And I can’t hate any of my characters, no matter how much I might dislike them or deplore their actions—hatred tends to produce caricature, in real life as well as on the page, and I want to write about actual people.
The artistic milieu, in which the novel is set, albeit perhaps slightly exaggerated, rings true. Was (or is) it your own circles you mirrored in the book?
No, but I didn’t have to. We all know those people and those scenes.
Could you have written the same story set in a suburban middleclass neighborhood with the Funhole appearing in a backyard or garage? What I’m asking is really how important it was to you that this takes place among artists of a sort living on the fringe?
It would certainly be a different book if it were set in that suburb, but there’s no way either Nicholas or Nakota would have been living there. And since the story followed them, and not the other way around, it could only have happened where it did, on that grimy, frightful, dangerous fringe.
I personally have am affinity for the fringes, the outskirts, the odd places—the places where lines cross, the liminal spots. Things get in that shouldn’t, escapes are successful, the authorities aren’t looking too hard (until they are). Things happen there that the safer places can only guess are true. And the most interesting people always pass through.
The tone of The Cipher is extremely bleak and you continued to explore that vein for some time, but then you (to my knowledge) stopped. Had you exhausted this atmosphere creatively or was it simply time to move on?
To my thinking, KINK is maybe the bleakest, most claustrophobic book I’ve ever written – certainly deluded Jess and deluded Nicholas are brothers in self-inflicted misery. http://www.kathekoja.com/blog/archives/we-all-have-a-kink/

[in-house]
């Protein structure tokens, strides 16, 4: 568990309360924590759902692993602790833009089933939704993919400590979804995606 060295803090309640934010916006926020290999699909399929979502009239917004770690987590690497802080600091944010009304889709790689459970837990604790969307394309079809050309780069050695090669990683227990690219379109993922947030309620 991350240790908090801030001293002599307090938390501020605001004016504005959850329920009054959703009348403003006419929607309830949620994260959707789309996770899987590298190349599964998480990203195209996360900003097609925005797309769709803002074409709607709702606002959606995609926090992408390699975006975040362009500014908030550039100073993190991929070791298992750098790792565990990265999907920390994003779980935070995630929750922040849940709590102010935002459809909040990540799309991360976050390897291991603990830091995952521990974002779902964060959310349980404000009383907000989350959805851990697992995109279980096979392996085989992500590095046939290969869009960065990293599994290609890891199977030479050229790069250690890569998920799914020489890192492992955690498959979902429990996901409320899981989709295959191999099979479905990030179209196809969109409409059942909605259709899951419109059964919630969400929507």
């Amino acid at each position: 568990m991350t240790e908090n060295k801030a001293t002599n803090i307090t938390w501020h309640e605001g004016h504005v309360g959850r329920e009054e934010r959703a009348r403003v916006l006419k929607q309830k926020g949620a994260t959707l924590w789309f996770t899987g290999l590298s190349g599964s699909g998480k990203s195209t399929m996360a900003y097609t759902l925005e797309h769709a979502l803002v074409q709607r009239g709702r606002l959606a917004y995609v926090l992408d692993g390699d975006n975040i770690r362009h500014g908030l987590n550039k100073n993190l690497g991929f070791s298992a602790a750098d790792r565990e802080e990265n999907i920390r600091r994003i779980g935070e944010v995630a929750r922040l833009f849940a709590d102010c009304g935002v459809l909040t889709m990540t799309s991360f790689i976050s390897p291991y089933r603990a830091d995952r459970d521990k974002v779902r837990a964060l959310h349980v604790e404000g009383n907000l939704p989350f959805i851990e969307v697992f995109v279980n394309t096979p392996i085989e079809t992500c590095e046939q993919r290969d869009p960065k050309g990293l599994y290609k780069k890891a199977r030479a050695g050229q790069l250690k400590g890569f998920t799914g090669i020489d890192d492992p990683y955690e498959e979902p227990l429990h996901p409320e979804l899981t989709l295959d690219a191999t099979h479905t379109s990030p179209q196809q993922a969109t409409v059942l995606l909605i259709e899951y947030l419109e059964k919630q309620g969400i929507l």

We learn at some point that Nakota is reading a lot of Ben Hecht and you have this wonderful Hecht quote at the end. Did it all spring from that quote? I cannot really get my head round the idea of Nakota reading Hecht though. Could you tell us a bit more about this Hecht-element in the novel?
Hecht passed jauntily through the room, but that was all—no greater resonance. But what a quote!
The Cipher was deservedly a huge success but it’s an intense, draining piece and also a very youthful work with a strong misanthropic strain and the youngish cast of characters. How do you feel about the book today? Do you still identify with the book and its characters? Could you write The Cipher today?
I don’t know that we need to be young to be misanthropic . . . The characters in my books are not linked to the life stage I currently find myself in – I recently completed a new novel, THE BALLROOMS OF MARS, whose man character is just turning 18, and Christopher Marlowe’s life was cut short at 29.
Could I write THE CIPHER today? No. Not because it’s dark, but because darkness means something else to me now, represents itself in much different ways. Will I always be glad I wrote it? Oh yes.
Finally, what are you working on now?
I just finished directing a commissioned performance based on Bosch’s “Garden of Earthly Delights”, to celebrate his 500th anniversary https://vimeo.com/178860595 Here’s the making-of video: https://vimeo.com/172790364
I have a performance entity called nerve, to create immersive/performative events: http://gonerve.com/gonerve/
Right now I’m working on an adaptation of Marlowe’s FAUSTUS that we will perform in January 2017, called “Night School.” It’s a companion piece to my Marlowe novel, CHRISTOPHER WILD http://boingboing.net/2016/03/11/get-inside-kathe-kojas-chris.html
Thanks for your time Kathe and the best of luck with your future activities.